Breeding season for the WWT Arundel collection

The breeding season is underway! Head Keeper Sam McKinlay and the Collection Team of Keepers are busy keeping a watchful eye on the birds in our WWT collection of threatened and endangered birds they care for at Arundel Wetland Centre.

New Incubation and Rearing room

Our new Incubation and Rearing should be finished mid-May. The eggs of some rarer ducks or those in international breeding program are placed in incubators and the youngsters reared in tanks by our Keepers. One windows on the new building will have views of the incubators and eggs with information about Arundel’s breeding programs. The second window will offer views of three rearing tanks and the ducklings inside.

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Egg incubators will be visible to visitors

We have been converting our old Pond Explorer building into the Incubation and Rearing Rooms since January. This rearing room is located near to the existing outdoor duckery, where goslings, ducklings and cygnets are kept until they are old enough to go into exhibits.

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New Incubation and Rearing rooms with viewing windows scheduled to finish mid-May.

Cooper the new Nene gosling

Cooper the Nene gosling was the first baby of 2024 in our collection to hatch at Arundel, hatching out on March 23rd. Nene geese, also known as Hawaiian geese originate in warmer climes with a breeding season that starts in February. They are the first species that our founder Sir Peter Scott bred at WWT Slimbridge and reintroduced to Hawaii, saving them from extinction.

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Our Keepers moved the nene parents off show to our barn before Cooper hatched. Now that Cooper is a gangly, 5 week-old they hope to move the family into our outdoor duckery soon.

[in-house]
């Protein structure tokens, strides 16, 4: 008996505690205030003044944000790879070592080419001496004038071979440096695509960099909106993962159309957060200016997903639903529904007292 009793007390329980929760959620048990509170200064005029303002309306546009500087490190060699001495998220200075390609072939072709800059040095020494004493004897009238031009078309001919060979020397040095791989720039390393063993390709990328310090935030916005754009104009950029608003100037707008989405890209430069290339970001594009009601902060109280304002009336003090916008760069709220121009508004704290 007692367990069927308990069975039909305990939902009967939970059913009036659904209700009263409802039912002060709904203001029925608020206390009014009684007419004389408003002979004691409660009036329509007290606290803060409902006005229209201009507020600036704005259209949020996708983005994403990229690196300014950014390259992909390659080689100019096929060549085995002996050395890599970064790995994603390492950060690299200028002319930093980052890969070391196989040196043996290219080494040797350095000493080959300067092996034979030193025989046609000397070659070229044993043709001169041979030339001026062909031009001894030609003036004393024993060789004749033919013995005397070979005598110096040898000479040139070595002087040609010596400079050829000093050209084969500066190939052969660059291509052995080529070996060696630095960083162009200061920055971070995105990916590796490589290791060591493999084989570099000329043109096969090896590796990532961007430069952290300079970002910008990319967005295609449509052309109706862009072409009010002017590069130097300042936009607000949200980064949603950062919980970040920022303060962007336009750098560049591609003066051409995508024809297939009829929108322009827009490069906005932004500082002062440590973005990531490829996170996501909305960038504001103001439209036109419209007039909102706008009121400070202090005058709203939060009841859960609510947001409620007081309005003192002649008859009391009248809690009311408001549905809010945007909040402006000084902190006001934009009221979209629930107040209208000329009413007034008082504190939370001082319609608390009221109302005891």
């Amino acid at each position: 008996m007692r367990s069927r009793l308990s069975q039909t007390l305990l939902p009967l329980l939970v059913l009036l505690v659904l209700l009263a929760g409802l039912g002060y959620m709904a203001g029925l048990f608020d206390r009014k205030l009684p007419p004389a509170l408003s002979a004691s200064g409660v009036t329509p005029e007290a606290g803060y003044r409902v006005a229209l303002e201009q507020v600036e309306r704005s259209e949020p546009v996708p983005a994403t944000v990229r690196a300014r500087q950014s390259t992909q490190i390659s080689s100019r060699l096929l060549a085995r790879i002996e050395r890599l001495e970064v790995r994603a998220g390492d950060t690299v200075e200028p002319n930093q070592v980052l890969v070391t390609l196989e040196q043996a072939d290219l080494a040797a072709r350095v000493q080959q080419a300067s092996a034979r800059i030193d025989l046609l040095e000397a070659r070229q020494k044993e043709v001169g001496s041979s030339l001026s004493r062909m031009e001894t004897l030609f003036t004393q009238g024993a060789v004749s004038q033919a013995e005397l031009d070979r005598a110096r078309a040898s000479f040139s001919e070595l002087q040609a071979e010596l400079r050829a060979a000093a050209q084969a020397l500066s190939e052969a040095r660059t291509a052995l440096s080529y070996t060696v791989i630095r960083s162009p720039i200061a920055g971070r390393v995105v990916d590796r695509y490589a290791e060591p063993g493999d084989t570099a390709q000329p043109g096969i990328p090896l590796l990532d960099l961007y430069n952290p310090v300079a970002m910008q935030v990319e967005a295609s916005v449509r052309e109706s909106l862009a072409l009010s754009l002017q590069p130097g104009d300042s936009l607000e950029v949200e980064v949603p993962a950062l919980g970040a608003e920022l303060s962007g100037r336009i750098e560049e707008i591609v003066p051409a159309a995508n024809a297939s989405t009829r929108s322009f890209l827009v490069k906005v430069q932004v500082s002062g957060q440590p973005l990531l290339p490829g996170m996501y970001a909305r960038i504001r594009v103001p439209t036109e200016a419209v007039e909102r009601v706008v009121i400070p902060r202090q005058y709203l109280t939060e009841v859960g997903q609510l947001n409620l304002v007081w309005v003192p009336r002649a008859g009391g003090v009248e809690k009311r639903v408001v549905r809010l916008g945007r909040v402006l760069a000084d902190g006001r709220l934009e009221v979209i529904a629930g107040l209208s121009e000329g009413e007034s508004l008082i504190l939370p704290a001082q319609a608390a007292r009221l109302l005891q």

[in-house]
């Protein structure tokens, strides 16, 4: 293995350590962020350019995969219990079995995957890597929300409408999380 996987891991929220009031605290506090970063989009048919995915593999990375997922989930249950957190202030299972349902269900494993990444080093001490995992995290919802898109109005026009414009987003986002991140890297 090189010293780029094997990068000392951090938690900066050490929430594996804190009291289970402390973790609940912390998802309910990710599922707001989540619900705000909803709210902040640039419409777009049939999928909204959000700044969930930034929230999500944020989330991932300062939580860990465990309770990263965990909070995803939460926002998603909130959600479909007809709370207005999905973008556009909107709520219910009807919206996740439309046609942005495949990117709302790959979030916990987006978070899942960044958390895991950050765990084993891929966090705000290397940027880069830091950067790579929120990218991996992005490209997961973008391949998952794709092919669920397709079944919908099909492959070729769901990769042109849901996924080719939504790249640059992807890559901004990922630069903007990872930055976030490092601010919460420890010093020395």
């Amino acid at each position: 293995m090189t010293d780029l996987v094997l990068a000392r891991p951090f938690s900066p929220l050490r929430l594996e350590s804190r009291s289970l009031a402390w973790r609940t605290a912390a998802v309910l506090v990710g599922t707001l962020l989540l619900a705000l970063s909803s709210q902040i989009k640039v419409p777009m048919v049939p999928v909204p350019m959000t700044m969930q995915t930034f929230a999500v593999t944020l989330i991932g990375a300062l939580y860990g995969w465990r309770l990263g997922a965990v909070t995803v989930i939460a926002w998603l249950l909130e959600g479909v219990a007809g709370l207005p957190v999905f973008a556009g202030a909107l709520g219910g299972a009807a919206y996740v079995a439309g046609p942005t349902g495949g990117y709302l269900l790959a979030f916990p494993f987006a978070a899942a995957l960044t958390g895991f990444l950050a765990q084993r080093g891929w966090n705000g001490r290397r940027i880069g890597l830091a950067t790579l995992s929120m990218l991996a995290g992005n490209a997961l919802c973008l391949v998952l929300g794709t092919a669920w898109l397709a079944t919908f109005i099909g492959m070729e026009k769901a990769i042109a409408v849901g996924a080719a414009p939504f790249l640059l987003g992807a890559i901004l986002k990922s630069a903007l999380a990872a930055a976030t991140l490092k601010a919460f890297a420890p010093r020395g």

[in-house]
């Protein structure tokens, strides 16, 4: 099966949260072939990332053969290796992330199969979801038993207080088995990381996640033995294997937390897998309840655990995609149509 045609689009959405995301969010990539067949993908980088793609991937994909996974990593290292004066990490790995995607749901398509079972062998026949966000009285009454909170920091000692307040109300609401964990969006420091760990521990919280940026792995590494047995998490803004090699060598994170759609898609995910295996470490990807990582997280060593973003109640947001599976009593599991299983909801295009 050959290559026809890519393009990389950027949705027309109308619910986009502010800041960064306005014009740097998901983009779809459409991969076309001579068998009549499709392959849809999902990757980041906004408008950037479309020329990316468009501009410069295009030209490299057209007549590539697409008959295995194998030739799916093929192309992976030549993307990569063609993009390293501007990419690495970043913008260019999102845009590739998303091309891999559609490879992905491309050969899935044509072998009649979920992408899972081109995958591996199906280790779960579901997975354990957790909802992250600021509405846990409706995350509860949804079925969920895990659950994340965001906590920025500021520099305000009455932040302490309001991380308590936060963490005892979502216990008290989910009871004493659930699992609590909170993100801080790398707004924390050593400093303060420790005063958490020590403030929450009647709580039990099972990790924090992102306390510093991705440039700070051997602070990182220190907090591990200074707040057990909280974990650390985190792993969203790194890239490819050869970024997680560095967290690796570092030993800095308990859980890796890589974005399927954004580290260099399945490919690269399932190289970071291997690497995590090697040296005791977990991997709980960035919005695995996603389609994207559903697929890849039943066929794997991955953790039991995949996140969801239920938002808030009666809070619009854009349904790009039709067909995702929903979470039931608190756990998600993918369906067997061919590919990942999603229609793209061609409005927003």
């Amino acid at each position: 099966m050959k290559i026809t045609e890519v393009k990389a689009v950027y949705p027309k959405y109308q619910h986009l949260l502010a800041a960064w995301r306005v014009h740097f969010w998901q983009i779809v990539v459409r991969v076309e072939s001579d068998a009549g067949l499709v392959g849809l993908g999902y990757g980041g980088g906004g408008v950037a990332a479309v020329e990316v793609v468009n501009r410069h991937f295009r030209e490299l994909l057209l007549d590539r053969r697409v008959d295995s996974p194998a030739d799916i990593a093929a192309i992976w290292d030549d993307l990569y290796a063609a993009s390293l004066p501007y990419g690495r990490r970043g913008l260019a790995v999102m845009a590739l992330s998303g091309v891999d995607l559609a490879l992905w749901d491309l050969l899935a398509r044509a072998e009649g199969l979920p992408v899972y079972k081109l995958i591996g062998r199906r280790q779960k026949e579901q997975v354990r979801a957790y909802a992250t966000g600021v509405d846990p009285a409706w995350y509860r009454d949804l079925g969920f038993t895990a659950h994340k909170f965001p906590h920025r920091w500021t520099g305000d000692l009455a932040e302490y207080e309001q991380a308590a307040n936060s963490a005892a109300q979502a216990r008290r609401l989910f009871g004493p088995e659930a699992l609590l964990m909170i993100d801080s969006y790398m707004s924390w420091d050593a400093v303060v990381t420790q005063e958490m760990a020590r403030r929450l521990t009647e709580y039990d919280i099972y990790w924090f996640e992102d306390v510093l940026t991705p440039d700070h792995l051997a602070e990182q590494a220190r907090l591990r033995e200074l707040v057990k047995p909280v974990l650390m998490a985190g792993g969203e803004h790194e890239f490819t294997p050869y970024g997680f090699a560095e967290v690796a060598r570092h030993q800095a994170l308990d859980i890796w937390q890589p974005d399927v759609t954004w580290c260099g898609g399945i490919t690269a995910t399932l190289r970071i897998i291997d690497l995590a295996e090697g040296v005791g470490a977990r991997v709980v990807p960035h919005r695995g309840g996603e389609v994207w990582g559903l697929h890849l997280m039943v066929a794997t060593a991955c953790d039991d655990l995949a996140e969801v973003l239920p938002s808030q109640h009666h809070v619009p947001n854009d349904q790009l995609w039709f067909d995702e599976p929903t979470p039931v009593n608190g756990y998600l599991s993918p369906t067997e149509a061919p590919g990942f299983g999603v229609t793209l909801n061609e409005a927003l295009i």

Who is in the duckery?

The Keepers are tracking all our collection birds - counting them each day and watching who is nesting and where. Some families are moved off show to our netted duckery before the ducklings or chicks hatch to keep them safe. Some birds are left to parent-rear their young while some rarer birds in breeding programs may have their eggs hand reared.

Currently in the duckery this spring the Keepers have pairs of Hooded mergansers, Australian wood ducks, Javan whistlers, Baikal teal and Ringed necked ducks, and are hoping for breeding success. If they lay eggs, these ducks will parent rear their broods in the safety of this netted outdoor 'duck nursery'.

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We hope the beautiful Baikal teal ducks in our outdoor nursery will raise a brood of ducklings

Sea ducks & waders

In the Coastal Creek aviary we expecting eggs from several of the sea ducks. The Harlequin ducks have nearly finished their breeding season having started in early March. Directly beside the Coastal Creek aviary are the netted off-show areas where we move any sea duck families that hatch.

We are hoping the black-necked grebes in our Waterfalls exhibit will breed again this year.

Where will new birds go?

Some of the birds that hatch out this season at Arundel Wetland Centre may remain here while others may be moved to other WWT centres and zoos across the UK. Endangered species belonging to the EEP programme may even end up abroad in other countries as part of conservation programs.

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